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LinkedIn Sunsets Lynda.com and Fully Transitions to LinkedIn Learning

Six years after after acquiring Lynda.com, LinkedIn is redirecting learners to LinkedIn Learning.

Lynda.com Screenshot courtesy of Wayback Machine

Back in 2015, LinkedIn acquired Lynda.com for $1.5 billion. Lynda.com was a pioneer and one of the best-known names in skill-based learning.

The first time I experienced online education was on Lynda.com. I remember downloading their PHP/MySQL courses (but I don’t think I finished even one of them) from torrents while doing my undergrad in India.

Lynda.com was started in 1995 by Lynda Weinman and her husband Bruce Heavin. According to their Wikipedia page, the company started offering online courses in 2002. They raised for the first time in 2013 ($103 million) and then again in 2015 ($186 million).

After their 2015 acquisition, Lynda.com was renamed LinkedIn Learning and integrated into LinkedIn. In early June 2021, LinkedIn shutdown Lynda.com for good and started redirecting learners to linkedin.com/learning/.

LinkedIn Learning is a subscription service that costs $40/month or $25/month if paid annually. It boasts a catalog of 16,000+ courses and learning paths.

LinkedIn Learning pricing page screenshot
Lynda.com pricing

Last year, LinkedIn Learning was among the course providers who offered free learning resources due to the pandemic. Class Central has compiled a list of 350+ hours of free LinkedIn Learning courses with free certificates.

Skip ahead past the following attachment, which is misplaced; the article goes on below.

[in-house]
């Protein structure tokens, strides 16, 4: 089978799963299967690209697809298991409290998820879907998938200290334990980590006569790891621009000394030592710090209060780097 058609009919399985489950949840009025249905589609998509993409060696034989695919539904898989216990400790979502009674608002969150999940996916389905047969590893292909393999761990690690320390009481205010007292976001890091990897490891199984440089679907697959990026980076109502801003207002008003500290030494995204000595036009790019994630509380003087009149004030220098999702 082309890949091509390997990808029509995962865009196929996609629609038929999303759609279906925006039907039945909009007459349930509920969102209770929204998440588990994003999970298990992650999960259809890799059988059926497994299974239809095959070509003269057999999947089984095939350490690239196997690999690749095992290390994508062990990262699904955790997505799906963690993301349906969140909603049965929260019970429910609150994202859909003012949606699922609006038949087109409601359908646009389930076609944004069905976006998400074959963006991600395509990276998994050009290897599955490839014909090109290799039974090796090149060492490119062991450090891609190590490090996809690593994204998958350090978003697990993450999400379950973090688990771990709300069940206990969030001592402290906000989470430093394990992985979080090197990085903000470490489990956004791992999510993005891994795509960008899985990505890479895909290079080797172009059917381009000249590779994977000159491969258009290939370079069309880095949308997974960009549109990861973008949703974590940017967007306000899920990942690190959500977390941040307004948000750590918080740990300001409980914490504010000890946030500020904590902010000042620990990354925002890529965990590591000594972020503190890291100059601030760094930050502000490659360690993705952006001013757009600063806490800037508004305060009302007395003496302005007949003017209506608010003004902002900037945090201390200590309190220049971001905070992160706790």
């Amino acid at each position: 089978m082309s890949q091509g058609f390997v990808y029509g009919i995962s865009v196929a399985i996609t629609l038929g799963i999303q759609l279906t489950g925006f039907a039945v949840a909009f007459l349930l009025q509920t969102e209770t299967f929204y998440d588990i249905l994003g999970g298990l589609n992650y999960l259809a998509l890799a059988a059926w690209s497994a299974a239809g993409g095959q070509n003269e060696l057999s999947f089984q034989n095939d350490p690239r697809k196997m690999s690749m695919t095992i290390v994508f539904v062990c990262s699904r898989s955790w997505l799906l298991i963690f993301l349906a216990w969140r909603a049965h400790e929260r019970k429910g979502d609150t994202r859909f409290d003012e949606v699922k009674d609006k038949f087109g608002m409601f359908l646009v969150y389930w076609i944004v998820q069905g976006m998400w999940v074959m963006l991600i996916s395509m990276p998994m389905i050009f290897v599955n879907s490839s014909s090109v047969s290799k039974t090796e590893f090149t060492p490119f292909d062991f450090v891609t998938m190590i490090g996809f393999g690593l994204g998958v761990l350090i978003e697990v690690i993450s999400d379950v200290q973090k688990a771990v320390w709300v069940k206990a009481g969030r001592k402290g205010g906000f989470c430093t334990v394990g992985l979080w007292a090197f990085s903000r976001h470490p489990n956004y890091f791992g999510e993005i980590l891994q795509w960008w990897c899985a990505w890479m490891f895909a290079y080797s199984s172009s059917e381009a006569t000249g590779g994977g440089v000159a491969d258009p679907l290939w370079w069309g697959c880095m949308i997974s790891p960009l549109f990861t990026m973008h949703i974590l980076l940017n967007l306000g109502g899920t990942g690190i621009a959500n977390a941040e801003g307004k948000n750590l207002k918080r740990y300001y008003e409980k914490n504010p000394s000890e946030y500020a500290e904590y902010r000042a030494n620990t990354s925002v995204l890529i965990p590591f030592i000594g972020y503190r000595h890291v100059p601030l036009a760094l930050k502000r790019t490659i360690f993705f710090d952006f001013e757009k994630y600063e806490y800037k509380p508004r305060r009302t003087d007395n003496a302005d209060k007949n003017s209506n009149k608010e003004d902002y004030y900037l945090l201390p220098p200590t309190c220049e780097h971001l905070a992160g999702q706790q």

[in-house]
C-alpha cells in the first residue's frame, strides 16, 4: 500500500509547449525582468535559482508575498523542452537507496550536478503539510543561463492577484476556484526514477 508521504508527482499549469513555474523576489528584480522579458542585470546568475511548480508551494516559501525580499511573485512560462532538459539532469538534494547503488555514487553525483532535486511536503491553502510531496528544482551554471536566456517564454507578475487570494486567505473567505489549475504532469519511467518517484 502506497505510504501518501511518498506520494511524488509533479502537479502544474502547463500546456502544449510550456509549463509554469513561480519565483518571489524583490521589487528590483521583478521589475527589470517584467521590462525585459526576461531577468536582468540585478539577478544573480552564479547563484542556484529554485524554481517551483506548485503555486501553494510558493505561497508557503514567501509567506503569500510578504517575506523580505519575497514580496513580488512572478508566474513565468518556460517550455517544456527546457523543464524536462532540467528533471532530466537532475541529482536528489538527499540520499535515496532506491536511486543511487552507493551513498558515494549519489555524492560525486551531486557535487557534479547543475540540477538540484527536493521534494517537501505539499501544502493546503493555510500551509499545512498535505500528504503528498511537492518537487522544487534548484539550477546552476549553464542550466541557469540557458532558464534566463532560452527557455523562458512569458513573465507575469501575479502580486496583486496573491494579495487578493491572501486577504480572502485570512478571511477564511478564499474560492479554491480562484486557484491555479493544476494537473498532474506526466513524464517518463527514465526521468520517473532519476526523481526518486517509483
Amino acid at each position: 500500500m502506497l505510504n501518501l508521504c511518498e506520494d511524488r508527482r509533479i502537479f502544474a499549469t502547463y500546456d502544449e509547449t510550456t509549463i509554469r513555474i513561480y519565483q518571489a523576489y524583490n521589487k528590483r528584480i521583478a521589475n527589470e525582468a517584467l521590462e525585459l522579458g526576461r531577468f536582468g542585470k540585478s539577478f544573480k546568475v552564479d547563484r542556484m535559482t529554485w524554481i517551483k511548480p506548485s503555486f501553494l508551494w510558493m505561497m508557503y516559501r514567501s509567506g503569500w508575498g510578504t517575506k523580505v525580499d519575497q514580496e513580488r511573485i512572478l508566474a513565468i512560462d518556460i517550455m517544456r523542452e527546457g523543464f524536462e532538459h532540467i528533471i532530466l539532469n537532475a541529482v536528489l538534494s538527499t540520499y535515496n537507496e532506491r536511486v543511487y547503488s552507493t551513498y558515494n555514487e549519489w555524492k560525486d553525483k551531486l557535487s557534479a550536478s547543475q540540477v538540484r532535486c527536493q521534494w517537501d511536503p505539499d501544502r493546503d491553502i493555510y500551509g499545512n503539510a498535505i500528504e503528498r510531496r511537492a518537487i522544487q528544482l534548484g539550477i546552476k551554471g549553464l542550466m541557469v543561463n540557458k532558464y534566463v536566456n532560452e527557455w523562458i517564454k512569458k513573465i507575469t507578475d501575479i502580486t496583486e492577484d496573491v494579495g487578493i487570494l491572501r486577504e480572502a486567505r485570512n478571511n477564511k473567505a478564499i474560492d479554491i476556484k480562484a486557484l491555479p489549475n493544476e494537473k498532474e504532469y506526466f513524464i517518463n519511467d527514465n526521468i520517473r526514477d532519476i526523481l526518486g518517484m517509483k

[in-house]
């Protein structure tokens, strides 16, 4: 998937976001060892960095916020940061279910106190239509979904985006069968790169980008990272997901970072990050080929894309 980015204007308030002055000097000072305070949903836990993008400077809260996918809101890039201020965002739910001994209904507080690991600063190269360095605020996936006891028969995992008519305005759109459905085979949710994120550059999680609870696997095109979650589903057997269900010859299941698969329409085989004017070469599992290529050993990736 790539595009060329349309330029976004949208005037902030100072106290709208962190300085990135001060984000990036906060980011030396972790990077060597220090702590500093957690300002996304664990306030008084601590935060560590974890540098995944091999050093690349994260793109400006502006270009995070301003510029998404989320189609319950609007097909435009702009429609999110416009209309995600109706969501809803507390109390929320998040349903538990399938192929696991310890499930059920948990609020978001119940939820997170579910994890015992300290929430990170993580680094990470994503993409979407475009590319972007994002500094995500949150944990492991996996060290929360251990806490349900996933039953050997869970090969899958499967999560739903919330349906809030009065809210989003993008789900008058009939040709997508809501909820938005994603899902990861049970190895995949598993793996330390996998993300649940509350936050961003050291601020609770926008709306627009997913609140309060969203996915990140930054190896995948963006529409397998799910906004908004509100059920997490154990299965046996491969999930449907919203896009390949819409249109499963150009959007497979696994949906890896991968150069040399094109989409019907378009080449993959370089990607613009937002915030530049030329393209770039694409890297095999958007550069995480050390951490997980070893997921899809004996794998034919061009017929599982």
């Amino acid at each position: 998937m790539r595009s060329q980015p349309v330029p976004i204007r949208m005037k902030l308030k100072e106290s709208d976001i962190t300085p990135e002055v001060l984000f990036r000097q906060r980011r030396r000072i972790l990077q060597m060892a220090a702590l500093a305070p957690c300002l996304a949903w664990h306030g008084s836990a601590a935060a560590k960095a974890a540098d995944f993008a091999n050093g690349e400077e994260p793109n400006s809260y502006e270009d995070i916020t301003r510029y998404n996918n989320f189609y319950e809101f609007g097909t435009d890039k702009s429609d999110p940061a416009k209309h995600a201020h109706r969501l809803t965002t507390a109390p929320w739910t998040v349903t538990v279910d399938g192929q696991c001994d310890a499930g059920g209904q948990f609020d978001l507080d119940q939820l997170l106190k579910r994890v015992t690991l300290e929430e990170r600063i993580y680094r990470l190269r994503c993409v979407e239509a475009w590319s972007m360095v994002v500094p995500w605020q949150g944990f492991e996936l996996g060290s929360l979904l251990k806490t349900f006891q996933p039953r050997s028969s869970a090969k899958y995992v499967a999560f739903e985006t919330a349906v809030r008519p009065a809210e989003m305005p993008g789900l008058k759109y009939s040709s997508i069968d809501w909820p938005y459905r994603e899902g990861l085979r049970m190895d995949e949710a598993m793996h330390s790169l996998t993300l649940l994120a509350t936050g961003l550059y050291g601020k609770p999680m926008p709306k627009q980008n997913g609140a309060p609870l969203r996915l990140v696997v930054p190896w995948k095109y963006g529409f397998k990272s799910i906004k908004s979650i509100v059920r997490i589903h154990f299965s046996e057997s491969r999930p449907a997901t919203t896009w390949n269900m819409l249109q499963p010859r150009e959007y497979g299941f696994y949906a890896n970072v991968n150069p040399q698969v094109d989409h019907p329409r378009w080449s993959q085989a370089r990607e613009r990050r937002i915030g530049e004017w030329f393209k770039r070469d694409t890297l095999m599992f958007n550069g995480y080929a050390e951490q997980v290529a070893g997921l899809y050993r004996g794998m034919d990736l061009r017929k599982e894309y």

Dhawal Shah Profile Image

Dhawal Shah

Dhawal is the CEO of Class Central, the most popular search engine and review site for online courses and MOOCs. He has completed over a dozen MOOCs and has written over 200 articles about the MOOC space, including contributions to TechCrunch, EdSurge, Quartz, and VentureBeat.

Comments 2

  1. Jim

    Dhawal, one of LinkedIn Learning’s direct competitors is PluralSight (which I tried a free month, thanks to your alert about its pandemic offer). It’s being taken private, into an education portfolio.

    Reply
  2. Eilif Trondsen

    I see that Linkedin–as sooo many others–claim to offer “personalized learning” but it looks like in Linkedin this is limited to “course recommendations tailored to your interest and function.” In some of the articles written after the 2U acquisition of edx, some references were made about Open edX investing in AI to make online learning more “responsive and personalized to the individual learner.” I am curious to hear how you see this, and what platforms you feel are now delivering the best AI-based personalized learning? Thanks.

    Reply

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